Picks and Pans Review: Camp Nowhere

updated 09/12/1994 at 01:00 AM EDT

originally published 09/12/1994 01:00AM

Christopher Lloyd, Jonathan Jackson

It just wouldn't be a camp movie without a bully, a nerdy kid who ends up a hero, and a wacky counselor. This genial if camp-mattress-thin offering has the bully (Andrew Keegan), the nerd (Jackson) and the kooky counselor (Lloyd). What it doesn't quite have is a camp.

Summer, the season of Jackson's and his friends' discontent, is fast approaching, and their parents, as usual, are planning to pack them off to specialty camps: computer (Camp Micro Chippewa), weight-watcher, military and theater. In desperation, Jackson enlists the aid of Lloyd, a former high school drama teacher, who in a very funny sequence passes himself off to gullible parents as the owner of four different phony theme camps. The teens—with Lloyd as front man—then rent some dilapidated cabins by a lackluster lake and settle in for two months of junk food and high jinks. But paradise is postponed when some parents decide they want to visit.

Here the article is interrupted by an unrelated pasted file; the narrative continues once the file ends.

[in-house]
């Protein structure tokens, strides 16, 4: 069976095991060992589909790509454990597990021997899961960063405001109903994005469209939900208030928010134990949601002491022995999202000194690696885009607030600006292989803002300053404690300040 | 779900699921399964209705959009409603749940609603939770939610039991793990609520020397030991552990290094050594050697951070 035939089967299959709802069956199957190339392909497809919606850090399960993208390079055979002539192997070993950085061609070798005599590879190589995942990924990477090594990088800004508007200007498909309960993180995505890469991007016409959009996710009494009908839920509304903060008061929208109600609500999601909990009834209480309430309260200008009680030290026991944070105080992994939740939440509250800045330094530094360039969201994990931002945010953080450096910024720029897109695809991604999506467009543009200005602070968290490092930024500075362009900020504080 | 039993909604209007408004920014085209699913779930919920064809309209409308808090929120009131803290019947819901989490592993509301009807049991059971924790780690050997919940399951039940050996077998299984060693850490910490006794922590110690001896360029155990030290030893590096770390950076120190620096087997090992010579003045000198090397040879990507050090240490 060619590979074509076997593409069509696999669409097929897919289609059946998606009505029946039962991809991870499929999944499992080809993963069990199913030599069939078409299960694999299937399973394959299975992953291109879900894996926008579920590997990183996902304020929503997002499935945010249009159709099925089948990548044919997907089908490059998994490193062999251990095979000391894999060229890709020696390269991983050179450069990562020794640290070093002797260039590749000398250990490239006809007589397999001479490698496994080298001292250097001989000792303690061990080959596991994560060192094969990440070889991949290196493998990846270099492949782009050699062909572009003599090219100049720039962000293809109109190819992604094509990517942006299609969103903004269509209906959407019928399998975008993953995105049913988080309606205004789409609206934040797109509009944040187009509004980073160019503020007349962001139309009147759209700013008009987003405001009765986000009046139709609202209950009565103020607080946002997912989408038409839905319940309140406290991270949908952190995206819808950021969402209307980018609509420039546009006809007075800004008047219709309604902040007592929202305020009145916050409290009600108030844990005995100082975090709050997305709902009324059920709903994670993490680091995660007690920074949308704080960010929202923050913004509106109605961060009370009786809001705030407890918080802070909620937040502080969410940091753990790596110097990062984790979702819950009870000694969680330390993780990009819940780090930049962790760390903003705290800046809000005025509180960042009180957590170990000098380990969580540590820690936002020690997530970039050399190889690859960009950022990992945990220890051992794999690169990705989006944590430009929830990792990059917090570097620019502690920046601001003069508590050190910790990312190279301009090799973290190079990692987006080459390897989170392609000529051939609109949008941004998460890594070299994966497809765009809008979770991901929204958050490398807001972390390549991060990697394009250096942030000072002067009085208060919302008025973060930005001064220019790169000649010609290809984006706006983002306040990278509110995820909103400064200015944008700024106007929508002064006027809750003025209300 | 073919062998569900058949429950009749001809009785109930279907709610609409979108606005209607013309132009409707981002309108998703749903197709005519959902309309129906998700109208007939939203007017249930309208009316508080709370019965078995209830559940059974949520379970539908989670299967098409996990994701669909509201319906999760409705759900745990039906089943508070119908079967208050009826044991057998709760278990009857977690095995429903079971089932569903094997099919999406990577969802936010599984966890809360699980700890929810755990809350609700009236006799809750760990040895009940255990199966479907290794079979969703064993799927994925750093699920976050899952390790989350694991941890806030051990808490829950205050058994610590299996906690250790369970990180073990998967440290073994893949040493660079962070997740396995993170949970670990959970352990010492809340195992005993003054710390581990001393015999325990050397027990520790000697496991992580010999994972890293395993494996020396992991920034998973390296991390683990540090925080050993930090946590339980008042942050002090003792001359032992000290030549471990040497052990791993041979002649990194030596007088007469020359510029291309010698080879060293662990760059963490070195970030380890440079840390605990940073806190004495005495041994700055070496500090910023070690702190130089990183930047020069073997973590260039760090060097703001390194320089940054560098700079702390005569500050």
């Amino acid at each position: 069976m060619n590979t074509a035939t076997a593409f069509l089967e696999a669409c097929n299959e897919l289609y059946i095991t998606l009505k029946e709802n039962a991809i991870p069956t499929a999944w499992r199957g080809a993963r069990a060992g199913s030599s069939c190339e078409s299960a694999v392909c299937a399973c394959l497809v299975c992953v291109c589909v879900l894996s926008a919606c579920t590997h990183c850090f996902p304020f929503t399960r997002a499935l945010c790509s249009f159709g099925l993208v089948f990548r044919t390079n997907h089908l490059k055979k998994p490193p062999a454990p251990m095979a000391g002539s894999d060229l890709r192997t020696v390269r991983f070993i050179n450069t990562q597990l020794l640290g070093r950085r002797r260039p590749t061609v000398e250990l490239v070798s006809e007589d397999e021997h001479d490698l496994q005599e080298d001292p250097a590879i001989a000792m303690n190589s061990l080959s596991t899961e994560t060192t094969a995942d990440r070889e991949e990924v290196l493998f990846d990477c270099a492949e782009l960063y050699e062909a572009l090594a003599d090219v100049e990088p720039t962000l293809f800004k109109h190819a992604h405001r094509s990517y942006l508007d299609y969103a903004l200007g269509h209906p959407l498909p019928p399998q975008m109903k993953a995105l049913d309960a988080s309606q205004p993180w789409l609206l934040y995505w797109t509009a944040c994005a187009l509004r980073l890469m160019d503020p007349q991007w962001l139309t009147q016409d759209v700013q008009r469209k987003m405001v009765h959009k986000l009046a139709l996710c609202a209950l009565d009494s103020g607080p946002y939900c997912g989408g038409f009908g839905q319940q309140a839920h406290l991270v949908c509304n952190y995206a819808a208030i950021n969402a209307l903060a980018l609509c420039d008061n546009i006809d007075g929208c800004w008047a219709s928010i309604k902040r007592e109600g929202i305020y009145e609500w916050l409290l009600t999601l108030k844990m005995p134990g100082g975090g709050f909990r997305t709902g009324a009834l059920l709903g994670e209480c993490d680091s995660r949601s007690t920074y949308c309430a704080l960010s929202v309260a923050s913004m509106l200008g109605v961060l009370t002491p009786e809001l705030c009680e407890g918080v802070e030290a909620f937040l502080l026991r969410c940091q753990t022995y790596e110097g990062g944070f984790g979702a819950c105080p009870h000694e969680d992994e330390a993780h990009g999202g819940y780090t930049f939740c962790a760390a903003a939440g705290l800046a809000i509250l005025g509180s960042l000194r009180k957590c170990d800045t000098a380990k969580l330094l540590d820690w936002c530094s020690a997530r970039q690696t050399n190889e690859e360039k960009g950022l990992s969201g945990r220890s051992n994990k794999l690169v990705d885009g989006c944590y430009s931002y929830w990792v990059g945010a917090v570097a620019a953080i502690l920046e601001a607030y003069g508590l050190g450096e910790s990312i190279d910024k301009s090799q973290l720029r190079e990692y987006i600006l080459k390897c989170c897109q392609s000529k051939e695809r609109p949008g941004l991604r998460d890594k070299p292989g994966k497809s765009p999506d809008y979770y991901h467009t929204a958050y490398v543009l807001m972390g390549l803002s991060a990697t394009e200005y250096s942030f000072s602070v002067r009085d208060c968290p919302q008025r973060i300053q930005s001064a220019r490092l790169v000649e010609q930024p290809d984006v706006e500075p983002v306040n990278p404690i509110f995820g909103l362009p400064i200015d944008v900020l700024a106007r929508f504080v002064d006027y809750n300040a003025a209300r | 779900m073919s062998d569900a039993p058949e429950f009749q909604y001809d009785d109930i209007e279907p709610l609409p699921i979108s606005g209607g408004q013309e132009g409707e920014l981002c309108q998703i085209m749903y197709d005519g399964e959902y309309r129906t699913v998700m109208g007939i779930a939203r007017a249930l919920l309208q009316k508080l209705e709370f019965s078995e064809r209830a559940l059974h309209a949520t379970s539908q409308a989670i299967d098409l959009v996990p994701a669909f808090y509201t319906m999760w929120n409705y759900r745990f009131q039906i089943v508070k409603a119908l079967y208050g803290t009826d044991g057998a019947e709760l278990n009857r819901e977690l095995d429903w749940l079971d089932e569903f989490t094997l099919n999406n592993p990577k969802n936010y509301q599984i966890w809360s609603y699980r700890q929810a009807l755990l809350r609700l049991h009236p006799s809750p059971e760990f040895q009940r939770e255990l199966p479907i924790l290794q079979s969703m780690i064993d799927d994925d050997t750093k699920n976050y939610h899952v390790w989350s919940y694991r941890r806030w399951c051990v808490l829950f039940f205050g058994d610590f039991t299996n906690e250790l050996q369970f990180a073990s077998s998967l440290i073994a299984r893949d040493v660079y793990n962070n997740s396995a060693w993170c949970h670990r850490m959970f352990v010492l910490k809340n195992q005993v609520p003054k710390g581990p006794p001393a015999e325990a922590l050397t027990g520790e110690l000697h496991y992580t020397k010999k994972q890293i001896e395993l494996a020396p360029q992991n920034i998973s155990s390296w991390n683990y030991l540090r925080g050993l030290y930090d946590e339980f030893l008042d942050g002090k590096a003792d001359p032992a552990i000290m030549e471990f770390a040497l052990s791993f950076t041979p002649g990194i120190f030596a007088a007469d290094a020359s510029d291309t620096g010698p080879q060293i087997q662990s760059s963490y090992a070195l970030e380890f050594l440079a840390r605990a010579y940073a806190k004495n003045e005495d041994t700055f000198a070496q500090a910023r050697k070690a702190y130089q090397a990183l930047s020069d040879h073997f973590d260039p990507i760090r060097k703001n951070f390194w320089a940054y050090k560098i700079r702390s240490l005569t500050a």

Camp Nowhere has a number of winning moments, but there is sitcom predictability to a good bit of the action—along with the customary pat portrayal of parents as self-absorbed dunderheads. And the movie sends some very unfortunate messages: that an adolescent girl with a perfectly fine figure, for instance, is an appropriate candidate for diet camp. Jackson, who may be on his way to becoming the next (pre-career dip) Michael J. Fox, plays nicely off Lloyd, who once again portrays a ramshackle misfit with a skewed life view: He envisions The Silence of the Lambs as a musical. (PG)

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